Take on the BLG Mind Three Boroughs Walk to Support Mental Health

The Three Boroughs Walk is a 13-mile route through Bromley, Lewisham and Greenwich which was specially commissioned for Mental Health Awareness Week in May 2021.

If you are planning to do the Three Boroughs Walk, please consider raising funds for us at the same time. No donation is too small, but raise over £100 and we’ll send you a BLG Mind T-shirt.

A group of people walking in a green location

Go the extra mile for BLG Mind

  • Mental Health Awareness Week T-shirt signThe BLG Mind Three Boroughs Walk is a circular route, so you can start or finish wherever works best for you.
  • It’s simple to set up a donations page at JustGiving  or Virgin Money Giving.
  • You can download and attach our flyer (pictured right) to your clothing when you walk, to help raise awareness of mental health and let everyone know why you walking.
  • Raise £100 or more and we’ll send you a BLG Mind T-shirt.

For any support with your donating or fundraising, or if you need a sponsorship form, email fundraising@blgmind.org.uk.

Why walk to support mental health?

Three women pushing their babies together in buggiesEvery person donating to, supporting or participating in a BLG Mind Walk for Mental Health will help make people more aware of the issues around mental health, and help us build a community for change to mental health support.

Let’s all take steps together to make sure everyone single one of us who is affected by mental health problems is seen and heard.

The BLG Mind Three Boroughs Walk

Specially devised for Mental Health Awareness Week, highlights of this 21km (13 mile) circular walk through the green spaces and streets of Bromley, Lewisham and Greenwich include a donkey field at in urban Eltham and panoramic views of the City of London

View a map of the route Download detailed walk instructions

Walk highlights

BLG Mind Three Boroughs Walk route showing highlights

A. Jubilee Country Park

This 62-acre park consisting of meadows and semi-ancient woodland set among the suburbs of Bickley and Petts Wood in Bromley is a Site of Metropolitan Importance for Nature Conservation. Look out for the large population of the wonderfully named, relatively rare native corky-fruited water-dropwort.

B. Chislehurst and West Kent cricket ground

Cricket has been played on Chislehurst Common for 193 seasons consecutively, except during the Second World War when the outfield was used by the army. The first game played there was a Grand Match between Kent and Marylebone Cricket Club and took place in July 1822 in front of more than 5,000 people (Kent won by 149 runs).  The illustrious cricketer W.G. Grace regularly took part in fixtures at the club during the late 19th century.

C. Prickend Pond

Prickend Pond in Chislehurst is not a natural pond but was instead created by historical gravel extraction. The pond is a central feature of the landscape of Chislehurst town centre, and a wonderful place to sit and relax while taking in the flora and fauna, which may include Egyptian geese, herons, cormorants, carp and rudd.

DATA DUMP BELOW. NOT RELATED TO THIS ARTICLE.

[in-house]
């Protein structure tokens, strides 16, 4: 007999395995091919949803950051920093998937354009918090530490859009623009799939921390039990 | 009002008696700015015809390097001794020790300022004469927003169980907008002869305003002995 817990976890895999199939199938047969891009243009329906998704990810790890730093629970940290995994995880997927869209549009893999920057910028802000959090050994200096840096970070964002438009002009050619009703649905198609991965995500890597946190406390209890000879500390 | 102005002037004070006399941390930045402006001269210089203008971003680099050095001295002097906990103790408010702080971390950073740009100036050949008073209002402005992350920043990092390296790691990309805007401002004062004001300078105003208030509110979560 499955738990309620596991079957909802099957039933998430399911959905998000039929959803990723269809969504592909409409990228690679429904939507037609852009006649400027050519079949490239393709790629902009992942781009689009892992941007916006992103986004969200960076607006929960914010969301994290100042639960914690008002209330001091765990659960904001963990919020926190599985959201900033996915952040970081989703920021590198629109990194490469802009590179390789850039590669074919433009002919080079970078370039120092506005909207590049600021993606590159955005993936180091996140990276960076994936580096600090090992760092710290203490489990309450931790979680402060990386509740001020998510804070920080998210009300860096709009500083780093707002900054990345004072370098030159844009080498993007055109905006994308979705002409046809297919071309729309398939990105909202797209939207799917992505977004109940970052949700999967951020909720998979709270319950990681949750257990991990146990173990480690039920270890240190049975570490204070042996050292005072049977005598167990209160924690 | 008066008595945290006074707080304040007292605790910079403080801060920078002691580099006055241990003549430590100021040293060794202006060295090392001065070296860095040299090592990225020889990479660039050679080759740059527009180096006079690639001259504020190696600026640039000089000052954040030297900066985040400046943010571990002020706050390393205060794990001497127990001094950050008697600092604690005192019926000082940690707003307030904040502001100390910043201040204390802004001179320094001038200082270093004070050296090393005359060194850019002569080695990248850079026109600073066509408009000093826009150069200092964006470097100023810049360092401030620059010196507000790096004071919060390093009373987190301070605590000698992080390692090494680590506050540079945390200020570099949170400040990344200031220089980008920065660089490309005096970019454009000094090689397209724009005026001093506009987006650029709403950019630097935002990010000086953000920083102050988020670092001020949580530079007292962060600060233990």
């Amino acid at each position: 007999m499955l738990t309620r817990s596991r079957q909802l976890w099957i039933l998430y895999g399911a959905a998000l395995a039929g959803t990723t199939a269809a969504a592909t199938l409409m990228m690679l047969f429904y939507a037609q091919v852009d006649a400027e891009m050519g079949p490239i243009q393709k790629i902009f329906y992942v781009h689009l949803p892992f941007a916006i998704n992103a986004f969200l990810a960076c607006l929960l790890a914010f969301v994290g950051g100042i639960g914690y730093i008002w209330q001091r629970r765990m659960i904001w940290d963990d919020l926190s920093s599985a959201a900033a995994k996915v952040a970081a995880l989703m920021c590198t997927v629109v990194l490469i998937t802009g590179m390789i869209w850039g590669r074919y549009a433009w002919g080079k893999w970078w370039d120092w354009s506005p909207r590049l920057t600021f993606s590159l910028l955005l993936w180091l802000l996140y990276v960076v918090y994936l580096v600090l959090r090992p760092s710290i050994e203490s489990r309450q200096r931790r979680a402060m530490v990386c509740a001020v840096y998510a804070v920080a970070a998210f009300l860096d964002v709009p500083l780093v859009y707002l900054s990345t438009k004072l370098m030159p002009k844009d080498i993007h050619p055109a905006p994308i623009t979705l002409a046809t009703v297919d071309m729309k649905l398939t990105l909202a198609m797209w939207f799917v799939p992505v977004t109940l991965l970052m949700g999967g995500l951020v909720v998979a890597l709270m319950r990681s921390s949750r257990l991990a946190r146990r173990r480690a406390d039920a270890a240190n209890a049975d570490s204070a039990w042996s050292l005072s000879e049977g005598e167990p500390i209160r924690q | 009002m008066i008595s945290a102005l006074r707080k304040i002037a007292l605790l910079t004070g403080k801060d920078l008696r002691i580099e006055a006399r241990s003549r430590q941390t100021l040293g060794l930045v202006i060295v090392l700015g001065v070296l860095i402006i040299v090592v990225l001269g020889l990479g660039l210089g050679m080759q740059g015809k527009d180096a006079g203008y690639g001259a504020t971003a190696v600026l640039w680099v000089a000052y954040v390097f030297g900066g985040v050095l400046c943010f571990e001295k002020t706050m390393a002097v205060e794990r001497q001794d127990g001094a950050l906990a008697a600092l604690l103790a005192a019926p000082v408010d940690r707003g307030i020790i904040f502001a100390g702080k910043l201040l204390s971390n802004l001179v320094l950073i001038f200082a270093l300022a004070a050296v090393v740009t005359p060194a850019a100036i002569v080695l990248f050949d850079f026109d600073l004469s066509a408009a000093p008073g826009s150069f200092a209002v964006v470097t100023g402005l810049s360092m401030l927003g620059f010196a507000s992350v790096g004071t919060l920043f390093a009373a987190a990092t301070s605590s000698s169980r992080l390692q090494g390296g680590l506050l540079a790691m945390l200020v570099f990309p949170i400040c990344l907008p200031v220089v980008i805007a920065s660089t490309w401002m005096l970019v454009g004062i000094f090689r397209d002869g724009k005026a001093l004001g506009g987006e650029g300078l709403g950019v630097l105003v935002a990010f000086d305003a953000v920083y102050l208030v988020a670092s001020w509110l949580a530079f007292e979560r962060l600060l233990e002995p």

D. Elmstead Wood

Elmstead Wood in Bromley was first recorded in 1320 as Elmsted, ‘the place where elm trees grow’, and became Elmystediswood in 1392. Sadly, there are no longer any elms left; the wood now consists mainly of oak, beech and sweet chestnut trees, including one oak tree thought to be over 200 years old. Elmstead Pit, opposite  Elmstead Woods railway station, is a geological Site of Special Scientific Interest where important fossils from the Eocene epoch 50 million years ago have been found. Sadly, it’s not open to the public.

E. The River Quaggy

Often simply called Quaggy, this 17-kilometres (11 mile) river runs through Bromley, Greenwich and Lewisham. At its source, near Princess Royal University Hospital (PRUH) in Locksbottom, it is known as the Kyd Brook. The Quaggy joins the River Ravensbourne near Lewisham railway station. Once culverted for long stretches, various action groups, led by the Quaggy Waterways Action Group, are currently working hard to restore it to its former glory above ground.

F. Vista: panoramic views of the City of London.

G. Eltham Palace

Eltham Palace began life as a medieval palace, before, in Tudor times, becoming the childhood home of Henry VIII. In 1933 it was leased from the Crown Estate by millionaires Stephen and Virginia Courtauld, who turned it into a luxurious Art Deco mansion. They also modified and improved the 19-acres of grounds, which include a medieval bridge across the moat, the oldest bridge still in use in London. Visitors to the grounds will also come across a field of donkeys, once used to give rides to children on nearby Blackheath. The gardens are currently open daily, and the house opens on 17 May. Pre-booking is required – visit English Heritage website to book.

H. British Summer Time memorial

William Willett was a prominent Edwardian builder who lived in Chislehurst. A keen supporter of outdoor activities, he noticed that during the summer people were still sleeping when the sun had risen. Willett began to think about changing the nation’s clocks, and published his idea in a pamphlet called ‘A Waste of Daylight’. Although Willett died before his ideas were adopted, it was his pamphlet that paved the way for British Summer Time.

Additional fascinating fact: William Willett is the great-great grandfather of Coldplay frontman Chris Martin.